Wisconsin places more individuals released from prison under parole supervision and for longer periods of time than the national average, according to a new report from the Justice Lab at Columbia University.
They are sent back to prison at high rates for violating a term of their parole or probation rather than breaking a law.
Jerome Dillard, state director of Ex-Prisoners Organizing (EXPO), isn’t shocked at these findings. He’s been incarcerated, he knows many Wisconsinites who have been incarcerated, and EXPO released a similar report in 2016.
But with Gov. Tony Evers' administration in place, he’s “very hopeful” reports like this can gain traction for change.
“At least they’re willing to listen,” Dillard said. “Republican and Democratic states all around us are showing that you can cut that budget and keep the community safe.”
The report, titled “The Wisconsin Community Corrections Story,” says that although community supervision was originally intended as an incarceration alternative, it is now driving mass incarceration Wisconsin and in the U.S., at great financial cost to the state.
“The criminal justice system itself is broken, but community corrections are the hope-killers,” Dillard said. “When (former prisoners) hit the barriers that are in front of them, it just chokes the hope out of them.”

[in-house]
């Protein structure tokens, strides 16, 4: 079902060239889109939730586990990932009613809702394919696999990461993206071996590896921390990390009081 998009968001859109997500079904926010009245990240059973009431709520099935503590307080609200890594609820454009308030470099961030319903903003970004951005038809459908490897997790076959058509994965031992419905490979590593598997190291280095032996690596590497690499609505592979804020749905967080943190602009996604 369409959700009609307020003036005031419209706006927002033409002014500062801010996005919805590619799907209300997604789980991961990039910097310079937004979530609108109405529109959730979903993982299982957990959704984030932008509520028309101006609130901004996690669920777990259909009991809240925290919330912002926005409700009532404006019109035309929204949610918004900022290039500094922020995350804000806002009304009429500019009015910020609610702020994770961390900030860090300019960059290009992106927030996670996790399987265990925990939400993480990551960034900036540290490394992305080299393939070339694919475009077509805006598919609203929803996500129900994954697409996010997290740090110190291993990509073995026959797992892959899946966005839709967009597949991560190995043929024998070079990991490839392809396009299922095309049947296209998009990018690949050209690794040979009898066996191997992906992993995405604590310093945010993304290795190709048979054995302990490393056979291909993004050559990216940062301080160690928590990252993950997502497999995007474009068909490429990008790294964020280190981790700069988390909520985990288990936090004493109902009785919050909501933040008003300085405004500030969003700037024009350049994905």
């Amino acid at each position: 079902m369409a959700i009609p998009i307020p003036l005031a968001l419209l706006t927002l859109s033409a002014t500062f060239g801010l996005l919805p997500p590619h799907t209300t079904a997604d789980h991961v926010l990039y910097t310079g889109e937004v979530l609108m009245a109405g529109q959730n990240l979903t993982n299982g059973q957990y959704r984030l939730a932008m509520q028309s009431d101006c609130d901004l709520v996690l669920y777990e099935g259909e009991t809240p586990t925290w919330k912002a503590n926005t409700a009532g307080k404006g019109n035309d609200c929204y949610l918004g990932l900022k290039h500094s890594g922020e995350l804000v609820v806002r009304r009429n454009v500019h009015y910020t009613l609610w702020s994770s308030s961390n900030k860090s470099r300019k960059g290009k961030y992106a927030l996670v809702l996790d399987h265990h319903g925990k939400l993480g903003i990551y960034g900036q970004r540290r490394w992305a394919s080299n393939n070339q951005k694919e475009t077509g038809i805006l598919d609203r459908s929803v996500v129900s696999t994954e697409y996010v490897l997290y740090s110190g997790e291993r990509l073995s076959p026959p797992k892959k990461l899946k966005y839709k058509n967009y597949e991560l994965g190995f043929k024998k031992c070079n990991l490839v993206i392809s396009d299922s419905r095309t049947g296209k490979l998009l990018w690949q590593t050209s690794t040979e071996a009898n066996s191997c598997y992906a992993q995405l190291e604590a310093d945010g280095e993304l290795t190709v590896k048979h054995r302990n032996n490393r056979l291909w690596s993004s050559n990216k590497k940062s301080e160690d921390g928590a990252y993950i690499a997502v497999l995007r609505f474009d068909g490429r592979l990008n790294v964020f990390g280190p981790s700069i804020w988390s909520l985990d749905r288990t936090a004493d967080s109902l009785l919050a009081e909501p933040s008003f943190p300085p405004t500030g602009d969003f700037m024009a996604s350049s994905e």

STATE OF SUPERVISION
The Wisconsin Department of Corrections oversees community corrections, which refers to both parole and probation. Parole means supervision after release from prison, and probation refers to monitoring individuals instead of incarceration or after a short jail sentence, said Vincent Schiraldi, an author of the report.
In 2016, there were just under 65,000 Wisconsinites under probation or parole supervision. That’s 5,000 more people than Alaska, Maine, Montana, New Hampshire, North Dakota, South Dakota, Vermont and Wyoming’s combined community corrections populations.
The system has disproportionate effects for black and Native American prisoners in Wisconsin, the report said. One in eight African-American men and one in 11 Native American men is under community supervision.
Probation supervision rates have declined slightly over 20 years in the state, but Wisconsin has the seventh highest parole supervision rate in the nation, the report says, at 453 out of 100,000 adults.
And in Wisconsin, individuals remain under supervision for longer periods of time. The national average parole in 2016 was 22 months, compared to Wisconsin’s 38 months. Alabama and Oklahoma are the only states with longer average stretches.
This isn’t the result of increased crime, the report says; Minnesota has similar crime rates but half Wisconsin’s incarceration rate.
Instead, the report points to Wisconsin’s Truth in Sentencing Law, passed in 1998, which got rid of time off for good behavior, severely limited early release, and specified that prisoners serve their full sentence “plus a period of extended supervision that must be at least 25% of the original prison sentence,” the report said.
Supervision is often expensive for the formerly incarcerated, the report says, with monthly supervision fees (between $240 and $720 in 2016 in Wisconsin), drug and alcohol tests and electronic monitoring.